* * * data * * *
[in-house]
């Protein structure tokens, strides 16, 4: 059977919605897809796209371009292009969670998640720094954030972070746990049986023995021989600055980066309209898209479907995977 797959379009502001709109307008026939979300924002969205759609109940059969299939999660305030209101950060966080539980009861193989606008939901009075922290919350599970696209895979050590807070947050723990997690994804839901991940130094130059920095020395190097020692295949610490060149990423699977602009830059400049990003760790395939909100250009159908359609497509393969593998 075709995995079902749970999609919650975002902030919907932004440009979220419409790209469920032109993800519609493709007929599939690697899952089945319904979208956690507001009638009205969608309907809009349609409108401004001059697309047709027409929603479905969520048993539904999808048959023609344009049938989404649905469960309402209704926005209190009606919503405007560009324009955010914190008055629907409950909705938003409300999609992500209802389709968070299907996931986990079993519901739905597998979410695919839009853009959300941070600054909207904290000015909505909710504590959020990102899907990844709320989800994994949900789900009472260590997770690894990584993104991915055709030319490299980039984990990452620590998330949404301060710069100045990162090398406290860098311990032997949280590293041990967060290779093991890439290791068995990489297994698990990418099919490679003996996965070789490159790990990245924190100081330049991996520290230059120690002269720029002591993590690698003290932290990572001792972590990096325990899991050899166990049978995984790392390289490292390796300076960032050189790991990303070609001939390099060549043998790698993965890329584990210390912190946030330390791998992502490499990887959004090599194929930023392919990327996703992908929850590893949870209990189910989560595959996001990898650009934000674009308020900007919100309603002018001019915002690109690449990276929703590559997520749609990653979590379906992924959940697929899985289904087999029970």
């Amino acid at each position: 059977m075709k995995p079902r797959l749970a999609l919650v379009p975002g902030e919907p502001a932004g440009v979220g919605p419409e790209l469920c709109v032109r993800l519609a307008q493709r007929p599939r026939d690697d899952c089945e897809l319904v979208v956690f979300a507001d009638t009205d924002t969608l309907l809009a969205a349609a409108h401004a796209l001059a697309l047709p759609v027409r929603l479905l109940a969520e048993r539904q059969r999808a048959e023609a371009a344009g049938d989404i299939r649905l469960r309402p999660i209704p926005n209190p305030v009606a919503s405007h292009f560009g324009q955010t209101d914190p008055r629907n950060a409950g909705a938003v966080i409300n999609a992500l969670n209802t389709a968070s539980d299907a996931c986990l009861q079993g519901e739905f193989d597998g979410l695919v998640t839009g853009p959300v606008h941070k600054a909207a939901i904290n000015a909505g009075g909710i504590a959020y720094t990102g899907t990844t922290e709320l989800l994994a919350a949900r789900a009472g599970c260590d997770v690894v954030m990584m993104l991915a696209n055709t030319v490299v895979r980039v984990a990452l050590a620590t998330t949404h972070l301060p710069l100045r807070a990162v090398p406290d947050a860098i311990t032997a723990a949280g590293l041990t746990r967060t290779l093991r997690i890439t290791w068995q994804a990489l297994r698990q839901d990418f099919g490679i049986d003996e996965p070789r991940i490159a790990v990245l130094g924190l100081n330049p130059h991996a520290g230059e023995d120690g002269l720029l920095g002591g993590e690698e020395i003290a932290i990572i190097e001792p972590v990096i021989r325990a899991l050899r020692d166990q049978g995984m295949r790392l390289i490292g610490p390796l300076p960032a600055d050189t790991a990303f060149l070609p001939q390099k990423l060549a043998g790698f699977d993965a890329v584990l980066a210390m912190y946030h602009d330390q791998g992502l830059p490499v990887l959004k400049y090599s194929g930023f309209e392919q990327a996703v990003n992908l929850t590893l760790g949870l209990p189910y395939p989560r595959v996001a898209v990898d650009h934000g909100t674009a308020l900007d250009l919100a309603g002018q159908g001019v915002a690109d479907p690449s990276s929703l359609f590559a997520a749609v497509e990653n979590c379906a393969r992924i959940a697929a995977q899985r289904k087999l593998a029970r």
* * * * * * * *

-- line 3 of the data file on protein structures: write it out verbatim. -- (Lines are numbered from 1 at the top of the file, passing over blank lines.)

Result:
């Amino acid at each position: 059977m075709k995995p079902r797959l749970a999609l919650v379009p975002g902030e919907p502001a932004g440009v979220g919605p419409e790209l469920c709109v032109r993800l519609a307008q493709r007929p599939r026939d690697d899952c089945e897809l319904v979208v956690f979300a507001d009638t009205d924002t969608l309907l809009a969205a349609a409108h401004a796209l001059a697309l047709p759609v027409r929603l479905l109940a969520e048993r539904q059969r999808a048959e023609a371009a344009g049938d989404i299939r649905l469960r309402p999660i209704p926005n209190p305030v009606a919503s405007h292009f560009g324009q955010t209101d914190p008055r629907n950060a409950g909705a938003v966080i409300n999609a992500l969670n209802t389709a968070s539980d299907a996931c986990l009861q079993g519901e739905f193989d597998g979410l695919v998640t839009g853009p959300v606008h941070k600054a909207a939901i904290n000015a909505g009075g909710i504590a959020y720094t990102g899907t990844t922290e709320l989800l994994a919350a949900r789900a009472g599970c260590d997770v690894v954030m990584m993104l991915a696209n055709t030319v490299v895979r980039v984990a990452l050590a620590t998330t949404h972070l301060p710069l100045r807070a990162v090398p406290d947050a860098i311990t032997a723990a949280g590293l041990t746990r967060t290779l093991r997690i890439t290791w068995q994804a990489l297994r698990q839901d990418f099919g490679i049986d003996e996965p070789r991940i490159a790990v990245l130094g924190l100081n330049p130059h991996a520290g230059e023995d120690g002269l720029l920095g002591g993590e690698e020395i003290a932290i990572i190097e001792p972590v990096i021989r325990a899991l050899r020692d166990q049978g995984m295949r790392l390289i490292g610490p390796l300076p960032a600055d050189t790991a990303f060149l070609p001939q390099k990423l060549a043998g790698f699977d993965a890329v584990l980066a210390m912190y946030h602009d330390q791998g992502l830059p490499v990887l959004k400049y090599s194929g930023f309209e392919q990327a996703v990003n992908l929850t590893l760790g949870l209990p189910y395939p989560r595959v996001a898209v990898d650009h934000g909100t674009a308020l900007d250009l919100a309603g002018q159908g001019v915002a690109d479907p690449s990276s929703l359609f590559a997520a749609v497509e990653n979590c379906a393969r992924i959940a697929a995977q899985r289904k087999l593998a029970r």